Saying that, I did enjoy learning things about the natural world, such as the purpose of starling murmurations or territorial chimpanzee behaviour, and I also found the primer on evolution and how it operates to be useful. I also enjoyed the fact that Wilson is clearly so passionate about his subject and so knowledgeable about it that it comes through in each page. On that basis, although this book didn’t quite work for me I still think it’s worth a look if you have an interest in the subject matter.
Reviewed in the United Kingdom on February 24, 2019
I have never read any other Edward O. Wilson books before so I can't really compare this with his other books. Although it's fair to say it's stretching it to call Genesis a book at all, it's so short. It's been padded as much as it can be with superfluous text, generous line spacing and a few drawings, but even then it's a very short book and I'd feel very short-changed if I was paying the price of a full book for this. It's more like a 99p e-book.
The content, what little there is, is not bad, just a bit brief. The book covers the interesting topics of how altruism arise, safety in numbers and Eusociality. It's not as though there isn't plenty to cover in such a well-studied area of evolutionary biology so I don't understand why the book is so short. It does cover a lot of similar ground to The Selfish Gene and has the advantage of being much more recent, but I still think The Selfish Gene is a far better book than this.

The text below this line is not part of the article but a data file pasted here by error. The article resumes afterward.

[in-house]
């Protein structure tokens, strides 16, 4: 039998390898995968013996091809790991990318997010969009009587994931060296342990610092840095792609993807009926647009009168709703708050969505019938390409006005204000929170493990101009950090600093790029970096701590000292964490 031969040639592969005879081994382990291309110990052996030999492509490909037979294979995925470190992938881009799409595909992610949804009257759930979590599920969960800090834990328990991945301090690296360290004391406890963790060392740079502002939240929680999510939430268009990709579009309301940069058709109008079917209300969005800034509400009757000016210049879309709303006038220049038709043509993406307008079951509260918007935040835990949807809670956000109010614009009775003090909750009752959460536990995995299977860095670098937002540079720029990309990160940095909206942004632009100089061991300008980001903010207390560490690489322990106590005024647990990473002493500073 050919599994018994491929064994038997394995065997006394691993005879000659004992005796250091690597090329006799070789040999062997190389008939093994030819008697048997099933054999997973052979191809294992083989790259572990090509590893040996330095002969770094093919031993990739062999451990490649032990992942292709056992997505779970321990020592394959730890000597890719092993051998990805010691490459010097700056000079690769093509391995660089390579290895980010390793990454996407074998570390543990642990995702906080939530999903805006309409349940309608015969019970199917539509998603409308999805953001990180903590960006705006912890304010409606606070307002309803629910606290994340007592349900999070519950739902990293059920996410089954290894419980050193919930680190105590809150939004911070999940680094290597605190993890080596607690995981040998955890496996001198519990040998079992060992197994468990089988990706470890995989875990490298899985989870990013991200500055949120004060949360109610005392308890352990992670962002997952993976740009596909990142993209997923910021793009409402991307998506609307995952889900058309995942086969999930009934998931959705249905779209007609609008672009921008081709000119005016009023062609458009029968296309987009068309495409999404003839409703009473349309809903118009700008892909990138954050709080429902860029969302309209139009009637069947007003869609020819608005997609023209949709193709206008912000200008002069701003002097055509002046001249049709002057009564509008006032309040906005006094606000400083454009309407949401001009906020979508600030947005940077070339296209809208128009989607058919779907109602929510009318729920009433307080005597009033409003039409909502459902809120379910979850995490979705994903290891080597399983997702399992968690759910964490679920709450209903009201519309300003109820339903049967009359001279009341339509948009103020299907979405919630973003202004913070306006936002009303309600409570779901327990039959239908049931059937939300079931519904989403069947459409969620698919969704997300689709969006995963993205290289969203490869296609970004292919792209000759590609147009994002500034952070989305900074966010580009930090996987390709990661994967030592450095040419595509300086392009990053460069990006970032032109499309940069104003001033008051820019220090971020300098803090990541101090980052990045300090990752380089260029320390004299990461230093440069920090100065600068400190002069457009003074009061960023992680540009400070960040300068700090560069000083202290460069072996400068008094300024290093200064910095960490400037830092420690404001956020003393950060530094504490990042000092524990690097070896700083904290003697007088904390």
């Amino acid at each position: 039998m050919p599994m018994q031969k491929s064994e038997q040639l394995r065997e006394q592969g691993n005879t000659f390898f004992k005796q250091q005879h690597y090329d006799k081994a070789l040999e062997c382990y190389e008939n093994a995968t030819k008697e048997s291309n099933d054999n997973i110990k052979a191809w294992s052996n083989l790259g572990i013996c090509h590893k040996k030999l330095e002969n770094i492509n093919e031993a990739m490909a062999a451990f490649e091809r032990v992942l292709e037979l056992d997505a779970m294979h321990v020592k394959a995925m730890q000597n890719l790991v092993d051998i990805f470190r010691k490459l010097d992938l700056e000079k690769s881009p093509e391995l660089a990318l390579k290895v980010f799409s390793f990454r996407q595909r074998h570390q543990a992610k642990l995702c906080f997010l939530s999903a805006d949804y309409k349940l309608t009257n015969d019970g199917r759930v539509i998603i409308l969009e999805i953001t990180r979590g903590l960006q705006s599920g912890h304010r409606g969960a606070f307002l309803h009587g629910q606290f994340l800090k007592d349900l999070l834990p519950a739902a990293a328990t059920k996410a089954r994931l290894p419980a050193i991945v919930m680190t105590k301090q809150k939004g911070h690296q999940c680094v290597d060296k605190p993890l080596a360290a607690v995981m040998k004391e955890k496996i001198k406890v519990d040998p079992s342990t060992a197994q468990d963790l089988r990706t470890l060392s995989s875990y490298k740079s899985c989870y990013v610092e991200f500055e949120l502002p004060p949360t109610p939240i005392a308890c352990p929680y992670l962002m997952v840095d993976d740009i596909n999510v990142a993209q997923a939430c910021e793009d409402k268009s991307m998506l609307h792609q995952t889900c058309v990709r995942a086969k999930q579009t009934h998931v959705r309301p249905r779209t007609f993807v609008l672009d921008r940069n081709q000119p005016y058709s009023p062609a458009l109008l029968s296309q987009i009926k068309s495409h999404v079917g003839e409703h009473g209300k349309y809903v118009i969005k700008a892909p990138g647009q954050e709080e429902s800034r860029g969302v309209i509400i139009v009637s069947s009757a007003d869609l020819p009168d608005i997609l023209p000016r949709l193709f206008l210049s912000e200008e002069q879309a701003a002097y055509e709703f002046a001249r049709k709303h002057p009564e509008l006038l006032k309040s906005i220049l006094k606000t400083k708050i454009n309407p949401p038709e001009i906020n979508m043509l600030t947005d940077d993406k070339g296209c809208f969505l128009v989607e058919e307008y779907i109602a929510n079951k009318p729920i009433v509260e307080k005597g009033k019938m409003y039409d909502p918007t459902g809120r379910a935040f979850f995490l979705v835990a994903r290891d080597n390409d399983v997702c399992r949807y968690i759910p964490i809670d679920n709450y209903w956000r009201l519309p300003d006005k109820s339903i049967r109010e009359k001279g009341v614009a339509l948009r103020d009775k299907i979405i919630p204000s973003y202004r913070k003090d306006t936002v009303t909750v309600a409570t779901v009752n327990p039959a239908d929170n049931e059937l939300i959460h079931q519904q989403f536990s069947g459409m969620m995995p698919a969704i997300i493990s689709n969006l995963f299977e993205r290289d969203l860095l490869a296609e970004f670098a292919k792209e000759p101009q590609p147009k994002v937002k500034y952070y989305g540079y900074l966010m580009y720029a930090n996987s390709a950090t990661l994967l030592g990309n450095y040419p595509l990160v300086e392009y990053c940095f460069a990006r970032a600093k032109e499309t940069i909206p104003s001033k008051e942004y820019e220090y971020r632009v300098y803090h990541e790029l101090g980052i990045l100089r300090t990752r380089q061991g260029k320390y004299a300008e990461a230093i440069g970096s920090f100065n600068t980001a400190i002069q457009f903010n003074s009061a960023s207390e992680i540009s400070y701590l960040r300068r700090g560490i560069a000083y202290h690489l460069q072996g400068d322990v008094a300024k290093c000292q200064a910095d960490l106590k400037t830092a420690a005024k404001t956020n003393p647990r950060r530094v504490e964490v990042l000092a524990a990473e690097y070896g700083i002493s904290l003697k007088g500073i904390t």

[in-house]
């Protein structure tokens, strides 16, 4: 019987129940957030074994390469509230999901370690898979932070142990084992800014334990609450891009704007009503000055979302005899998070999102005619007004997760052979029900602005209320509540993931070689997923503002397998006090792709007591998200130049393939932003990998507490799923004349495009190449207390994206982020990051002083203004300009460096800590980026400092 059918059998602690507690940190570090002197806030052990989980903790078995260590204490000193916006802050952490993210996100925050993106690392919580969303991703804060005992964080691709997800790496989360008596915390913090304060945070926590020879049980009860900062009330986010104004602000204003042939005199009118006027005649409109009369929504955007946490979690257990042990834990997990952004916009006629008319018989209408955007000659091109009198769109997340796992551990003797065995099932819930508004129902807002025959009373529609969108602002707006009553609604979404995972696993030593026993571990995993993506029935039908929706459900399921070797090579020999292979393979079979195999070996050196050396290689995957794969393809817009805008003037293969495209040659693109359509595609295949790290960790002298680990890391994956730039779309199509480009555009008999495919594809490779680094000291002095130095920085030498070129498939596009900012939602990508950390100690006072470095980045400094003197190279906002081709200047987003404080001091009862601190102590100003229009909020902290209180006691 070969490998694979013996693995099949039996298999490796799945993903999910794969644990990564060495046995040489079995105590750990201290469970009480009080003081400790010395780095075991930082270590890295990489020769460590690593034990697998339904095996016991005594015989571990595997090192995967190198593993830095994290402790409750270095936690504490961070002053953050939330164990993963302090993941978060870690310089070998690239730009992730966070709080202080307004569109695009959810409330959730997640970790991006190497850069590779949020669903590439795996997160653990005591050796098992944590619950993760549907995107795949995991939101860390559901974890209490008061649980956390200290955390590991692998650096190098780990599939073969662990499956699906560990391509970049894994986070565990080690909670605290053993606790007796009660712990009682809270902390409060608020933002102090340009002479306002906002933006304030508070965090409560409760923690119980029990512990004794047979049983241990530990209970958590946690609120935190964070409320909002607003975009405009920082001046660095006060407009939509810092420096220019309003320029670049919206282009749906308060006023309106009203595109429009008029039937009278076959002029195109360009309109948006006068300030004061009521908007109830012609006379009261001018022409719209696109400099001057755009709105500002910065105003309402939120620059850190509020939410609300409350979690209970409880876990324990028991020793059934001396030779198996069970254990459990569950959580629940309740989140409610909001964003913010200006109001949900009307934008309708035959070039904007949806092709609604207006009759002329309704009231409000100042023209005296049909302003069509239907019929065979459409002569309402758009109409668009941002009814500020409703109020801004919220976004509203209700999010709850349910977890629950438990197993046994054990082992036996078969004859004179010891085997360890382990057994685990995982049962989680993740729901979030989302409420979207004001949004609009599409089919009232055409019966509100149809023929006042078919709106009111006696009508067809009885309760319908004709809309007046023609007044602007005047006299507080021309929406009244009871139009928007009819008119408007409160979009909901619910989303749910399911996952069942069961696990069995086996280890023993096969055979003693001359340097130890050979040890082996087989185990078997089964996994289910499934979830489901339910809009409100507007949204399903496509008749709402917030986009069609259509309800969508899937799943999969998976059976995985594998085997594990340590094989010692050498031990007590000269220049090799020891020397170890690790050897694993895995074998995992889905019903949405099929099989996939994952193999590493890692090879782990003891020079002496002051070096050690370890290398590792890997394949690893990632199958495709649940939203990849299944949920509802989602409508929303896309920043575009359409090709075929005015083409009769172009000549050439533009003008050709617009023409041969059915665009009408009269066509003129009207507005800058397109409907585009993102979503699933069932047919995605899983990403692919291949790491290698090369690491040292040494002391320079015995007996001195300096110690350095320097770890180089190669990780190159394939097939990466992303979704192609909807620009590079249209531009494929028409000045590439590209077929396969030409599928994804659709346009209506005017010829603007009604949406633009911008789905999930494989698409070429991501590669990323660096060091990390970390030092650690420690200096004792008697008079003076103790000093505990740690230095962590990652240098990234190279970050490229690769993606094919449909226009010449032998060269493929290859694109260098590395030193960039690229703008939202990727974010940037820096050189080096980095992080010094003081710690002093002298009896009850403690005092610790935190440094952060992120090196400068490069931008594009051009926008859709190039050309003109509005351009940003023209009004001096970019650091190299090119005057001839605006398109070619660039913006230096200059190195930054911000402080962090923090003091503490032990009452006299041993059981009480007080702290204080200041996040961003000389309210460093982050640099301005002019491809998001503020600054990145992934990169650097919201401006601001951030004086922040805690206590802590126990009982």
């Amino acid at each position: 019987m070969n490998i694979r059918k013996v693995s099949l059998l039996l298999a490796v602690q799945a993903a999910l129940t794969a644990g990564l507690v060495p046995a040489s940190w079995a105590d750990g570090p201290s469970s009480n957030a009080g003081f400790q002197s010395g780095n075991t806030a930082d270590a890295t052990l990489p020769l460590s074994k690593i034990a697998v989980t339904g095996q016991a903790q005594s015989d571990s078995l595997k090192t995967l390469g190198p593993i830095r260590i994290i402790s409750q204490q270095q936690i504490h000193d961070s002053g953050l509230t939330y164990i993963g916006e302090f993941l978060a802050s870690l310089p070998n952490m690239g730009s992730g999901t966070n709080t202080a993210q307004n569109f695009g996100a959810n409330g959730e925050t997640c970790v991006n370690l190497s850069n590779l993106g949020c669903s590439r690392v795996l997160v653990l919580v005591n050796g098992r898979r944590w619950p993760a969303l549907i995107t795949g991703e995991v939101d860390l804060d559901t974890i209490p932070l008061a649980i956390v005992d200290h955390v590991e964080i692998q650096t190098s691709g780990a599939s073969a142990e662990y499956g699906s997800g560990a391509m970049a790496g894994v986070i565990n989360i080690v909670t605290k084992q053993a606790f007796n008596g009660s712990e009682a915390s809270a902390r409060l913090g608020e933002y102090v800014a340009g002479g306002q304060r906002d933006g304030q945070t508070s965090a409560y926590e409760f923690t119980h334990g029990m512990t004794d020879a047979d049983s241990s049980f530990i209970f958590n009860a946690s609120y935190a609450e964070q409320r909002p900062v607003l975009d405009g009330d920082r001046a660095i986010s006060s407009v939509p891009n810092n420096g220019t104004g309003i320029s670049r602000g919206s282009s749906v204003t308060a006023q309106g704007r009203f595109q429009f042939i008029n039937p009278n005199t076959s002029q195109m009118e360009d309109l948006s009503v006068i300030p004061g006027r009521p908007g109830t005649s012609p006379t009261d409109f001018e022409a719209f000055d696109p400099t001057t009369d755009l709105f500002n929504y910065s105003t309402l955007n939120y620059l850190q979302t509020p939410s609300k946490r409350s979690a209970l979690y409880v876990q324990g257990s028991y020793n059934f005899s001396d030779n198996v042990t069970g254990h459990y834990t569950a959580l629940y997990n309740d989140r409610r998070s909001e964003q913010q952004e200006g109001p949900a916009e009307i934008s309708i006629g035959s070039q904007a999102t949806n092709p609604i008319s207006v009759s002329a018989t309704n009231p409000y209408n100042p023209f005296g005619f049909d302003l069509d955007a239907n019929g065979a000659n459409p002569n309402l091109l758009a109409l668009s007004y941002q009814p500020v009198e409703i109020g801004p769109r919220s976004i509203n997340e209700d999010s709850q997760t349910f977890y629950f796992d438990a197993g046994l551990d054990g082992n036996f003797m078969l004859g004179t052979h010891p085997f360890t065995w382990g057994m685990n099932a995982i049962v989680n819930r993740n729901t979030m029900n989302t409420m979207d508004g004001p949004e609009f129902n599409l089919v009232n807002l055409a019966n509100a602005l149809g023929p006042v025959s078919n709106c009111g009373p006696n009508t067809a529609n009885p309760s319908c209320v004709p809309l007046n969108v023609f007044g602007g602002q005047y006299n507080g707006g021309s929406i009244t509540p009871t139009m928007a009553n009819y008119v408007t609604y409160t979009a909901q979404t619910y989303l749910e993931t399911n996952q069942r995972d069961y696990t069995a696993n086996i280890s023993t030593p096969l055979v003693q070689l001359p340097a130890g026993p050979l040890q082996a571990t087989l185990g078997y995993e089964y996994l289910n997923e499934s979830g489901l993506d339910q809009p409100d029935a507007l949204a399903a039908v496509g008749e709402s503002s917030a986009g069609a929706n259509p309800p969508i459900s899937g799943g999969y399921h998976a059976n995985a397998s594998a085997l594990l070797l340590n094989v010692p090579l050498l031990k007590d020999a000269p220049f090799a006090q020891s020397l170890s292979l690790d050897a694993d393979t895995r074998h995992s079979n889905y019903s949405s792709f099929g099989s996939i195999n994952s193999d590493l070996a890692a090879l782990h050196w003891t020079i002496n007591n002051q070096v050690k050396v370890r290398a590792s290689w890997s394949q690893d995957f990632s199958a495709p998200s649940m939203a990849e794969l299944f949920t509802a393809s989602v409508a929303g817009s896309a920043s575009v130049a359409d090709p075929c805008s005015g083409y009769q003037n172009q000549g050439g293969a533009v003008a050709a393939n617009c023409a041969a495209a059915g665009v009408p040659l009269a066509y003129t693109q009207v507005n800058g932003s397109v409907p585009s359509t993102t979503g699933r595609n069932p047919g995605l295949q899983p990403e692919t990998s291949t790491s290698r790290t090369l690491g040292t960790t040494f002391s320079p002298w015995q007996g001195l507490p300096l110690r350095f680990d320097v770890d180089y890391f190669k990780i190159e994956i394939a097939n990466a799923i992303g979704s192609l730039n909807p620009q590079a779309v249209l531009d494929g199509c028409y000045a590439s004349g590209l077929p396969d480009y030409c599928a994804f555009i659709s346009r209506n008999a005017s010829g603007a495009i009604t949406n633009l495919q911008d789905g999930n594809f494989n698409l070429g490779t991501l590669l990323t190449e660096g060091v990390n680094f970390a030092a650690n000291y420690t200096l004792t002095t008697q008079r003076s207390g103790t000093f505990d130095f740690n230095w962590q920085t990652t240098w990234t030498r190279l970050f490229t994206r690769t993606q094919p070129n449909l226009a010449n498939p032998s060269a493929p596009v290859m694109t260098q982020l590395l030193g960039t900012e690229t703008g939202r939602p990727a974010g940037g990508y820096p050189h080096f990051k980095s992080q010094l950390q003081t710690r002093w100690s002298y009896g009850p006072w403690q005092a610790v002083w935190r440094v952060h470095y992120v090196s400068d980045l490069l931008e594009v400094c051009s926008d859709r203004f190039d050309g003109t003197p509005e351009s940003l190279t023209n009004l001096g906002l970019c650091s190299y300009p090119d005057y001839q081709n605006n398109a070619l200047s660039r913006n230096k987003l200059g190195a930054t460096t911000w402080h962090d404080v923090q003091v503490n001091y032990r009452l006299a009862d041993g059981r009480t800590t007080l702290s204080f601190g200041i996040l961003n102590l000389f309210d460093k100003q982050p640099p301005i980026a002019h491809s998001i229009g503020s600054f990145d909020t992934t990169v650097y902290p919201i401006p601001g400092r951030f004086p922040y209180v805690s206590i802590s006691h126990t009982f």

The theme of this book, if there is one, is that humans are eusocial like ants and termites. He might be right but he'd doesn't explore the subject sufficiently to really make his point.
If you can get this as an e-book for under 2 quid I'd consider it, but I wouldn't bother getting the paper version.
3.0 out of 5 starsWhat is the similarity between the eusocial insects and human society?
Reviewed in the United Kingdom on February 12, 2019
What is the similarity between the eusocial insects and human society? That seems to be the question posed by this rather brief book, but nowhere is it actually answered. There is fleeting mention in passing of human characteristics such as time-limited fertility resulting in grandmothers being able to care for grandchildren (which doesn't relate to worker social insects which, with few exceptions, are infertile all their lives), and of homosexuality which supposedly similarly frees up some people for child-rearing rather than child-bearing (but given that the incidence is apparently less than 2% it's difficult to see that this would have any real effect, especially in ancient human groups which numbered in tens rather than hundreds or thousands). But this just doesn't relate in any way to the eusocial insects that I can see.
When Wilson finally starts to discuss human development in the last few pages he is more interested in brain development resulting from eating cooked meat than in how human social structure and altruism can be explained from analysing the eusocial insects and a few other species.
It's an interesting question, since if, as Wilson asks, it gives such great advantages, why have these kind of social groups arisen so infrequently and in such a small proportion of species? The author does not leave us any the wiser.
Having previously read a couple of Wilson's other excellent books (The Diversity of Life & Consilience) this is a disappointment, frankly.